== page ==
Muslims are given equal rights in the non-muslim world such as in the west. They are free to practice their religion, faith, can serve in military, have freedom of speech and can even be head of the state (by Law). Is the same true in Islam also for a minority group? How does Islam treat minority?


3 Answers 3


In response to the part about whether non-Muslims get the same rights as Muslims in Muslim states:

Non-muslims living in an Islamic state should have (almost) all rights Muslims have. Everything a Muslim is entitled to do is entitled to non-Muslims as well, except for specific rules:

  • Non-Muslims may not lead the state.
  • A non-Muslim male may not marry a Muslim female.
  • They may not sell forbidden goods (Haram, eg. wine) to Muslims.
  • They are required to pay Jizyah (a kind of tax). (Although under normal conditions 50%-75% of them are relieved from it.)
  • They are not required to submit to military duty as long as Muslims are capable of defending the state, and thus non-Muslims do not join the Islamic army. It's the duty of the Muslim army to defend non-Muslims in an Islamic state. If the Muslim army is incapable of this, non-Muslim help is asked for, either in the form of a mutual-defense treaty (in case the non-Muslims form a distinct group, such as a whole city), or as army members, in which case they are entitled to get a salary in return for their military service (even if Muslims don't get paid).

(This may not be a comprehensive list.)

It's noteworthy that Christians and Jews have the right to be judged according to either their religious rules or to Islamic rules.

As for how Islam treats minorities, I would like to refer you to the Medina Charter or the Constitution of Medina. (It's the same document, but different translations).

  • 2
    goo answer, need one addition. Non Muslim need to pay Jazya (a type of tax) for the protection offered by Muslim state.
    – muslim1
    Nov 13, 2012 at 17:17
  • @TheCrocodileHunter Thank you. However, I was talking about what they may not do. Incorporating Jizyah could open a long discussion, because of the rules governing it, who has to pay and who hasn't, when they are relieved from it, etc. I'm not sure a quick reference here would do much good without further explanation.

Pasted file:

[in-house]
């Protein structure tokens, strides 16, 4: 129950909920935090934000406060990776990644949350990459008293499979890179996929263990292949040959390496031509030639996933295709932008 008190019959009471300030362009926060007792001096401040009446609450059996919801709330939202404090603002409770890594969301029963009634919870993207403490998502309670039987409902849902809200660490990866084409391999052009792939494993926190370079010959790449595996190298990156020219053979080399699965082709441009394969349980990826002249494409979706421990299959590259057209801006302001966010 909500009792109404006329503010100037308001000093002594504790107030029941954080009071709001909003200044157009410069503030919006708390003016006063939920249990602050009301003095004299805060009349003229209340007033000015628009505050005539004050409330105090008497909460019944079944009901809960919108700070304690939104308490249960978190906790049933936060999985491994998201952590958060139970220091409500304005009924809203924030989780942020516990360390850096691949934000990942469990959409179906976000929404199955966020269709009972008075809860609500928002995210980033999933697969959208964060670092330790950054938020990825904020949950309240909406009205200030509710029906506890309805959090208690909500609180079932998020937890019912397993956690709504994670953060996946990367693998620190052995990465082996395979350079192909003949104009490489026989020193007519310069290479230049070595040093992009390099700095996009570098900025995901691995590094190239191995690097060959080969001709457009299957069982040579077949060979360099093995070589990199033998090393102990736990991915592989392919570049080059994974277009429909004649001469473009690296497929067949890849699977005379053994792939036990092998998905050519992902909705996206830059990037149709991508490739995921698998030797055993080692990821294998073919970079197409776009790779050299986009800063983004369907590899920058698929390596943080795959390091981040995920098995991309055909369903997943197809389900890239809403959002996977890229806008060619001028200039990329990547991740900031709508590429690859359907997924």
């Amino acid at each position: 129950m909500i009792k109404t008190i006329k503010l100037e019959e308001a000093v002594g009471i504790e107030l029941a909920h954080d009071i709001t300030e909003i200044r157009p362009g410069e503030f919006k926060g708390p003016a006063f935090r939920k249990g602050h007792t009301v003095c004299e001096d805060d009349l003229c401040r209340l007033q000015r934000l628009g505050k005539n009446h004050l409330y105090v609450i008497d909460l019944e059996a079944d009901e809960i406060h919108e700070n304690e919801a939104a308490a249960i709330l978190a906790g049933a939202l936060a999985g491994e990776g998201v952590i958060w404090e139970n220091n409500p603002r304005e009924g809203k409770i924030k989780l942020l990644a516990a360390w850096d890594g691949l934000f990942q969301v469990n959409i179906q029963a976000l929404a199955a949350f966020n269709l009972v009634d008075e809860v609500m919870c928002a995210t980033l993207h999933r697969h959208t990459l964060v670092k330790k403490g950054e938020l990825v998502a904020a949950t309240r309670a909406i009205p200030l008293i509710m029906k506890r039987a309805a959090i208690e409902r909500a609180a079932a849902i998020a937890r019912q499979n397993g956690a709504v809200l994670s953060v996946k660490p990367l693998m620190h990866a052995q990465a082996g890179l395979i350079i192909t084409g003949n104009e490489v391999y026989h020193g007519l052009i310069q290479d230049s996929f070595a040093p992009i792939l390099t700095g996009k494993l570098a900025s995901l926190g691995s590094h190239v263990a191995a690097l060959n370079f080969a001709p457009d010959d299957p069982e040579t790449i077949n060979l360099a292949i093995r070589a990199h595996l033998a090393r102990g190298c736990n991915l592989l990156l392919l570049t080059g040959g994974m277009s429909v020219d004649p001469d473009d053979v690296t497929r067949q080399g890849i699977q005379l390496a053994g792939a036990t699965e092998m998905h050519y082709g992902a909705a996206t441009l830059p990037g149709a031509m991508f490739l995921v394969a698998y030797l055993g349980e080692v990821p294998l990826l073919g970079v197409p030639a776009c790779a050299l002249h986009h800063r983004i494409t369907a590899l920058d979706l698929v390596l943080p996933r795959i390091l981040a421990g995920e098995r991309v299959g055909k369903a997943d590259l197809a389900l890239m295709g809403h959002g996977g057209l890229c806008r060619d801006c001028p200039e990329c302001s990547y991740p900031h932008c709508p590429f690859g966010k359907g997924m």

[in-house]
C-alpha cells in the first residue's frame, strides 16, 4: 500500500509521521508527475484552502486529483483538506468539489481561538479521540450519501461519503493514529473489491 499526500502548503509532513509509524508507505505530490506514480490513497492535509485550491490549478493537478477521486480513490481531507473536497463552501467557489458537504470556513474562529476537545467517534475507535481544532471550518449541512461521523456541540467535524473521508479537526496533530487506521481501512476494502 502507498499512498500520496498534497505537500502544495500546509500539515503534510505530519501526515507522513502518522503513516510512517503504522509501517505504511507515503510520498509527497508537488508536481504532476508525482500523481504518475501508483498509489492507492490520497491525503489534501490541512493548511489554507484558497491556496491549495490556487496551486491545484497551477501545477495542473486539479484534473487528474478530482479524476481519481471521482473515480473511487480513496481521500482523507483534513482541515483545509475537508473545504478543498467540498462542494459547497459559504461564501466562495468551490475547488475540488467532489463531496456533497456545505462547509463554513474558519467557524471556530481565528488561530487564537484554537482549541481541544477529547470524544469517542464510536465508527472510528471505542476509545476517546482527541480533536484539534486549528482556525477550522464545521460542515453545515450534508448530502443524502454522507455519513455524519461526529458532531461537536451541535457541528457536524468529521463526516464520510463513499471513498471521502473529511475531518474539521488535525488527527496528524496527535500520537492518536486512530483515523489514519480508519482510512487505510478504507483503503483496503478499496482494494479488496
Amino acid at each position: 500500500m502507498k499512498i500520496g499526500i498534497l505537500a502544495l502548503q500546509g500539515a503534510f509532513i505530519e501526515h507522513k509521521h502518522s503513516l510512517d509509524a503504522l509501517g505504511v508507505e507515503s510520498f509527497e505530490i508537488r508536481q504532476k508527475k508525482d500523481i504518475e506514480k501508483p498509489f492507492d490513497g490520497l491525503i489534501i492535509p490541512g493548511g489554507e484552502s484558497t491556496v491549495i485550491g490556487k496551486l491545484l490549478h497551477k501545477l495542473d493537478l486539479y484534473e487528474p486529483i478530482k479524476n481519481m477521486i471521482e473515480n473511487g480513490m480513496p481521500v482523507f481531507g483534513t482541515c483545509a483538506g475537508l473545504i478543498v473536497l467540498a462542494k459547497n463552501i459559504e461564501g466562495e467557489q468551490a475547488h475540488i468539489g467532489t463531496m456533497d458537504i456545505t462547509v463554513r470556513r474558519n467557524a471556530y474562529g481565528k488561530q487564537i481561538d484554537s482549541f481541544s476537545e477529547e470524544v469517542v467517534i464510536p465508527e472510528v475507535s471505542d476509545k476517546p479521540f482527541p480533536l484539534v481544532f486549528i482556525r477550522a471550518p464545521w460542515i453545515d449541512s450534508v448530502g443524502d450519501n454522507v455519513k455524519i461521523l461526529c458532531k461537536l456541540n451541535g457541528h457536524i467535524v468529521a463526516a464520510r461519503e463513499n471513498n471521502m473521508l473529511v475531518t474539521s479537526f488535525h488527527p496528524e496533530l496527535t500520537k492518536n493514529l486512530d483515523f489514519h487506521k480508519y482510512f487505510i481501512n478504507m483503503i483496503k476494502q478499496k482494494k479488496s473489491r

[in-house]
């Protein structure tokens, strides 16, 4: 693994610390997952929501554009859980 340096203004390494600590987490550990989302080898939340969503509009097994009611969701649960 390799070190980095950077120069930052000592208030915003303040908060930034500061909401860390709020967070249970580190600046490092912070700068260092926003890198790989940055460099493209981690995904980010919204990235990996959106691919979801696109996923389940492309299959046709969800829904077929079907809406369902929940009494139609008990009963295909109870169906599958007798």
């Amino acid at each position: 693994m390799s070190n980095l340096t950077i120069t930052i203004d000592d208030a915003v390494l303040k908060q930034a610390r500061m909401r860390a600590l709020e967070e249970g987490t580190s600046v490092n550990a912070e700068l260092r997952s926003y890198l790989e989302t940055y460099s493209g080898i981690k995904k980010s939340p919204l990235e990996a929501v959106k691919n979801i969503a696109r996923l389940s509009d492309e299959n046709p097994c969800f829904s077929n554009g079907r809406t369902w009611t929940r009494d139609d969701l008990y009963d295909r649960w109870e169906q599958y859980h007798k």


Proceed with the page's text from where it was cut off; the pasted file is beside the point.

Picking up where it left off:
– Hosam Aly
    Nov 13, 2012 at 17:31
  • @crocodile hunter: Yes, its true non-muslims have to pay Jizya. The non-muslims who are not part of army in Muslim state and only those whose annual income is above certain point depending on the economic conditions of society. Nov 13, 2012 at 18:17
  • well they are required by Islam law. How to enforce it is a separate question.
    – muslim1
    Nov 13, 2012 at 18:40
  • 1
    Crocodile hunter is correct. As per the Quran, Jazya must be paid by non-believers if they choose to live in a muslim state. Whether the government chooses to enforce it, is irrespective when discussing Allah's will.
    – Hanif
    Nov 13, 2012 at 21:58

Islam clearly states that a true believer should do Husn-e-sulook i.e. a respectful behaviour with others.

There are several verses.

For the poor and needy

"They (the true believers) give food, out of love for Allah, to the poor, the > orphan and the slave, saying: We feed you only for Allah's pleasure - we > desire from you neither reward nor thanks." (76:8-9)

"Have you seen him who goes against religion? That is the one who is rough to > the orphan and does not urge the feeding of the needy." (107:1-3)


Worship Allah and associate nothing with Him, and to parents do good, and to relatives, orphans, the needy, the near neighbor, the neighbor farther away, the companion at your side, the traveler, and those whom your right hands possess. Indeed, Allah does not like those who are self-deluding and boastful.(4:36)


  • 2
    This is kind of a general answer to the question. I think the questioner asked about specifics relating to non-Muslims in a Muslim state.
    – ashes999
    Nov 13, 2012 at 17:14

Couple of observations: - It's contested if Muslims have equal rights in the West to practice their faith. Their faith for instance is a complete way of life where Western courts do not recognise their marital law, penal codes, financial transactions etc It thus means when there are problems, there is no recourse to law. In other aspects of social life, it's noticed that public azaans are generally not permitted and the recent debates about burqas/hijabs and associated bans fuel the controversy.

  • Non-Muslims in Islam are permitted full religious freedoms. The Ottomans were famous for the millet system where religious minorities could live in their communities, practice their faith, and even had political leaders/judges who administered their laws.

You must log in to answer this question.

Not the answer you're looking for? Browse other questions tagged .